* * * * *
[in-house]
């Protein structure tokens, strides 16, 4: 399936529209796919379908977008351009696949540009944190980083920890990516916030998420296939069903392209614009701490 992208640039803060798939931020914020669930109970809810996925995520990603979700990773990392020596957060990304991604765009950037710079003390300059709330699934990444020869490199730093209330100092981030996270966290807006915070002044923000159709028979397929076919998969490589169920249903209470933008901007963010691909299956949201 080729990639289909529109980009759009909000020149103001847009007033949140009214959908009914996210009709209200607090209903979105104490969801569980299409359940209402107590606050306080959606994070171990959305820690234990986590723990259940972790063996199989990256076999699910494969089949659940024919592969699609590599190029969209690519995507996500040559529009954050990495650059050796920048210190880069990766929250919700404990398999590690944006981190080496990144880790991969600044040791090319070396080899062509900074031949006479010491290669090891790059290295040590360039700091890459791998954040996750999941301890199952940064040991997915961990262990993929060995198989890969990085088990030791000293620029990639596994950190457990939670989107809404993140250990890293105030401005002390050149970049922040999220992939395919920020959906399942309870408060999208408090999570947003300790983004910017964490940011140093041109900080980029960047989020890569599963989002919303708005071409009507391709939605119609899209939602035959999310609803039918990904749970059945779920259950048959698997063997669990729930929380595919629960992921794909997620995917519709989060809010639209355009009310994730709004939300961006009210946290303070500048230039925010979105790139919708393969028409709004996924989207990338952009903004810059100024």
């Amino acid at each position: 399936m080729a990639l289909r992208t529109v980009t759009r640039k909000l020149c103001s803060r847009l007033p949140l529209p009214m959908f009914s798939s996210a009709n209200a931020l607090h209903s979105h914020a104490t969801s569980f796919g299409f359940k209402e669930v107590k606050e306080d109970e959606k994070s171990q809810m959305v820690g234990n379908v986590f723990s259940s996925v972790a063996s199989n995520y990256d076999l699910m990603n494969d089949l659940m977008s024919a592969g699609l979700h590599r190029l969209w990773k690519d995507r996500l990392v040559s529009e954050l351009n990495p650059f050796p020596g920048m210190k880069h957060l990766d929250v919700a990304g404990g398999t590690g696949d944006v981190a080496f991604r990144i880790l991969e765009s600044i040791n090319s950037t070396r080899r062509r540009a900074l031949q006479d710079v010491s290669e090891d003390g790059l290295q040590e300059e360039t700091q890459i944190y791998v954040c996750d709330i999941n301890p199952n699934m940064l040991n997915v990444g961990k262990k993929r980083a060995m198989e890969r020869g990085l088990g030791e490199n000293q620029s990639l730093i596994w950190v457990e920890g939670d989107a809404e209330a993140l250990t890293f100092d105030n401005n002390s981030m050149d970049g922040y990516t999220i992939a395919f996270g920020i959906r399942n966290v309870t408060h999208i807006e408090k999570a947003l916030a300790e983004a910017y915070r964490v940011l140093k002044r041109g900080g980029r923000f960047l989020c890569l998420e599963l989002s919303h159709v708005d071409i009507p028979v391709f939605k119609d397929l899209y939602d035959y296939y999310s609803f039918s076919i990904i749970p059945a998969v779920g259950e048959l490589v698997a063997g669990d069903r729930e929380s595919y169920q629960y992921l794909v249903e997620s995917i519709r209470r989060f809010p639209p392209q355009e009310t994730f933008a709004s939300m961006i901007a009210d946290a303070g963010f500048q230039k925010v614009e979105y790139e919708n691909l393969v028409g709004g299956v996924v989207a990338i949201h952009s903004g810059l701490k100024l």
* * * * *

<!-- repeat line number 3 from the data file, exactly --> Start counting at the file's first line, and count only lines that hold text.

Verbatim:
């Amino acid at each position: 399936m080729a990639l289909r992208t529109v980009t759009r640039k909000l020149c103001s803060r847009l007033p949140l529209p009214m959908f009914s798939s996210a009709n209200a931020l607090h209903s979105h914020a104490t969801s569980f796919g299409f359940k209402e669930v107590k606050e306080d109970e959606k994070s171990q809810m959305v820690g234990n379908v986590f723990s259940s996925v972790a063996s199989n995520y990256d076999l699910m990603n494969d089949l659940m977008s024919a592969g699609l979700h590599r190029l969209w990773k690519d995507r996500l990392v040559s529009e954050l351009n990495p650059f050796p020596g920048m210190k880069h957060l990766d929250v919700a990304g404990g398999t590690g696949d944006v981190a080496f991604r990144i880790l991969e765009s600044i040791n090319s950037t070396r080899r062509r540009a900074l031949q006479d710079v010491s290669e090891d003390g790059l290295q040590e300059e360039t700091q890459i944190y791998v954040c996750d709330i999941n301890p199952n699934m940064l040991n997915v990444g961990k262990k993929r980083a060995m198989e890969r020869g990085l088990g030791e490199n000293q620029s990639l730093i596994w950190v457990e920890g939670d989107a809404e209330a993140l250990t890293f100092d105030n401005n002390s981030m050149d970049g922040y990516t999220i992939a395919f996270g920020i959906r399942n966290v309870t408060h999208i807006e408090k999570a947003l916030a300790e983004a910017y915070r964490v940011l140093k002044r041109g900080g980029r923000f960047l989020c890569l998420e599963l989002s919303h159709v708005d071409i009507p028979v391709f939605k119609d397929l899209y939602d035959y296939y999310s609803f039918s076919i990904i749970p059945a998969v779920g259950e048959l490589v698997a063997g669990d069903r729930e929380s595919y169920q629960y992921l794909v249903e997620s995917i519709r209470r989060f809010p639209p392209q355009e009310t994730f933008a709004s939300m961006i901007a009210d946290a303070g963010f500048q230039k925010v614009e979105y790139e919708n691909l393969v028409g709004g299956v996924v989207a990338i949201h952009s903004g810059l701490k100024l």